Story and photos by Kristen McFarland
ISSUE #22, Winter 2003/2004 – Monica Caplan grew up swimming in Boulder. She started at five and swam for the local club team, the Poseidons, and then at Boulder High School. A scholarship to the University of Wisconsin at Madison sent her east to compete for three more years.
Then in the summer of 2000 she tried the Longmont Triathlon. “I came from a swimming background so I just thought I’d give it a whirl.”
“It was hilarious. I had my brother’s bike that I didn’t even know how to ride.” She was first out of the water, and third in her age group, though, and she’d had a great time. “When you lead a race, it’s always fun, and I led the race for a little while.”
Her next try was Boulder Peak. “I think I was third or fourth in my age group.” Although she felt stronger on the bike she was very disappointed with a 52 minute 10K. So she started to train.
Back in Boulder at this point finishing up her degree at CU, she was teaching some swimming on the side, and met Siri Lindley. Siri suggested Monica try her coach, Brett Sutton of Australia, who has coached many world-class Olympic distance athletes. He began to coach her over the internet.
In early June of 2001 she went to Lake Placid to race in the USA Triathlon age-group qualifier for the ITU Olympic distance World Championships and was second overall by less than a minute. This was with a severely shortened swim due to freezing waters.
Then she qualified for the Ironman World Championships at Buffalo Springs in Texas. This was in her first half Ironman ever. She turned her slot down, though. She had a feeling that there would be other opportunities.
Time to get serious and turn professional. At the ITU World Championships in Edmonton she met Sutton, who had just coached Siri to the win. He invited Monica to join in a camp in Brazil the next fall for the southern hemisphere racing season.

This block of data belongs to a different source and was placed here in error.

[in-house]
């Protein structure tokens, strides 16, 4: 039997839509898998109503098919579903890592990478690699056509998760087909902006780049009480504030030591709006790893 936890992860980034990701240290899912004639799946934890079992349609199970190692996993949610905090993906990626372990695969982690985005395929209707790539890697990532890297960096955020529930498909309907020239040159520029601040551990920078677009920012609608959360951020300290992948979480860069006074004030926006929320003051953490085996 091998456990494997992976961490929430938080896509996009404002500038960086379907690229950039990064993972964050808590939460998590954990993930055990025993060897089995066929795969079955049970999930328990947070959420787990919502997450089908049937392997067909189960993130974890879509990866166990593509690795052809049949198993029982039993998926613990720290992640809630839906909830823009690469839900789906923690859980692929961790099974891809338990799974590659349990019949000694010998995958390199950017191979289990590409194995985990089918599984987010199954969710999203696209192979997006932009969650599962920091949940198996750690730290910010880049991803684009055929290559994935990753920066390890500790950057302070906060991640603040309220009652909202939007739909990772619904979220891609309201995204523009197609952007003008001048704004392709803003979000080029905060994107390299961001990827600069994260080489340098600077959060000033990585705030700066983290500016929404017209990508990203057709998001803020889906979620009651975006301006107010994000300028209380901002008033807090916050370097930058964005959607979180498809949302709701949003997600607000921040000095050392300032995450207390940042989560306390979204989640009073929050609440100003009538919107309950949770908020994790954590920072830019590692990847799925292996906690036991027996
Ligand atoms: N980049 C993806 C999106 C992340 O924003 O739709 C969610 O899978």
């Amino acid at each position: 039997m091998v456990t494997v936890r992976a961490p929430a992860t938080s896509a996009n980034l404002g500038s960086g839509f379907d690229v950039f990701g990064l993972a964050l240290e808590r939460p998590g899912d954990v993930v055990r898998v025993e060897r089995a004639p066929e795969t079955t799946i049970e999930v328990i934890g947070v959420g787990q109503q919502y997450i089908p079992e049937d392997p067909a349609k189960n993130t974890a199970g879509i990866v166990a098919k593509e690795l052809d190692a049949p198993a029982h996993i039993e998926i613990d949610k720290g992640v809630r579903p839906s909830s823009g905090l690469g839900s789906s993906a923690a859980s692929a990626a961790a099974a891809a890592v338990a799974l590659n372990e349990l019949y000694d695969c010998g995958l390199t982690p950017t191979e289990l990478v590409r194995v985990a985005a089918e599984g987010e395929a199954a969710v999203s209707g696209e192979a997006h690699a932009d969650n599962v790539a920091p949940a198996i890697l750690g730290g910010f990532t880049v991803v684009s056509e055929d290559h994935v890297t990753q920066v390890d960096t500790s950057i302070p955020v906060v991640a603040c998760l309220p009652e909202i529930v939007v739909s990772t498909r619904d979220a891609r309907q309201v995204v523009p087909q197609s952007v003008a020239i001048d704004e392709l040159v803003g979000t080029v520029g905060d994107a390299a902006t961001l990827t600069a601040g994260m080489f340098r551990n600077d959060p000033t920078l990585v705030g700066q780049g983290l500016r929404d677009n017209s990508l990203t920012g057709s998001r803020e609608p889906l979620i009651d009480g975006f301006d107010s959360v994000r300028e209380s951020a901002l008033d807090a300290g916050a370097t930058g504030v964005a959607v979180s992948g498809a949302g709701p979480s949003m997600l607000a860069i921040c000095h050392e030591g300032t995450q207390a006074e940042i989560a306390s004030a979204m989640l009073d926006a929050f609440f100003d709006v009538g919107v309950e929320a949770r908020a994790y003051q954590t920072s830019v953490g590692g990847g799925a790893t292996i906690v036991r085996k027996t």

In South America in races in Brazil, Argentina, and Uruguay, she learned the draft-legal style of international Olympic distance racing. In her first international points race in Brazil she came in second.
Spring of 2002 came and training was going very well, but then she had a bad bike accident during a 40 x 1K loop drafting training session. The girl in front of her went down and took Monica out. Time to go home.
After two broken ribs and three surgeries to repair a shattered radius, all she could do that summer was rehab and things like the elliptical trainer and the wind trainer. She did manage to race Treasure Island in California that November and pulled off a third place finish. “I had a really good race, surprisingly.”
Monica headed down under to Australia for the winter, returning to work with Sutton. But the crash had shaken her. “I was very timid. In those situations, World Cup, ITU, it’s so fast and so technical, and you just have to be on.” She also was having trouble with the way that the athletes in the bike pack in drafting races all come off the bike at the same time and it becomes mostly a running race. “I wasn’t having fun.” So she hung it up and left for home in April.
She started working with Coach Dave Scott, and he suggested she try the Utah Half Ironman. Her second stab at the longer distance was very successful. She led until mile 10 on the run and came in second. “After that I just said, “This was easy, I’m going to go do an Ironman.”
The upcoming Ironman USA Coeur d’Alene was her choice. In Idaho she was the first woman to finish the swim and then led the bike for around fifty miles. “I had a rough marathon. I never stopped, I ran the whole way, but it was a long, long, day.” She came in third, not bad for the first time racing the distance, and qualified for the World Championships in Kona.
Before that, though, she netted her first professional win at the Half Vineman in August, leading from start to finish. “I had a great day that day, a great run. I just felt good the whole day.”
She didn’t have expectations that were too high. “It’s always like a big talk-up. People just say how hard it is and how hot it is and how windy it is. Like it’s the root of all evil.” So she tried to remember that she had put the training in and to make it be just another race and not pay too much attention to “all the war stories.”
As was her usual M.O. for the season, she led out of the water with a 50:28 swim split. Then she hung on to the lead for a couple of hours on the bike and rode the 112 miles in 5:19:23. Again, the run was the tough part. “Every step was agony. But I didn’t walk, and I ran [3:41]…”
Although it was “the most painful experience of my life,” Monica is ready to try again next year. “I think with more training, and now I know what to expect, and with better preparation, hopefully it won’t be as painful of a day.” She’ll probably be going harder and faster the next time, so maybe there will still be plenty of pain, but she just might go fast enough to get paid for her efforts by cracking the top ten.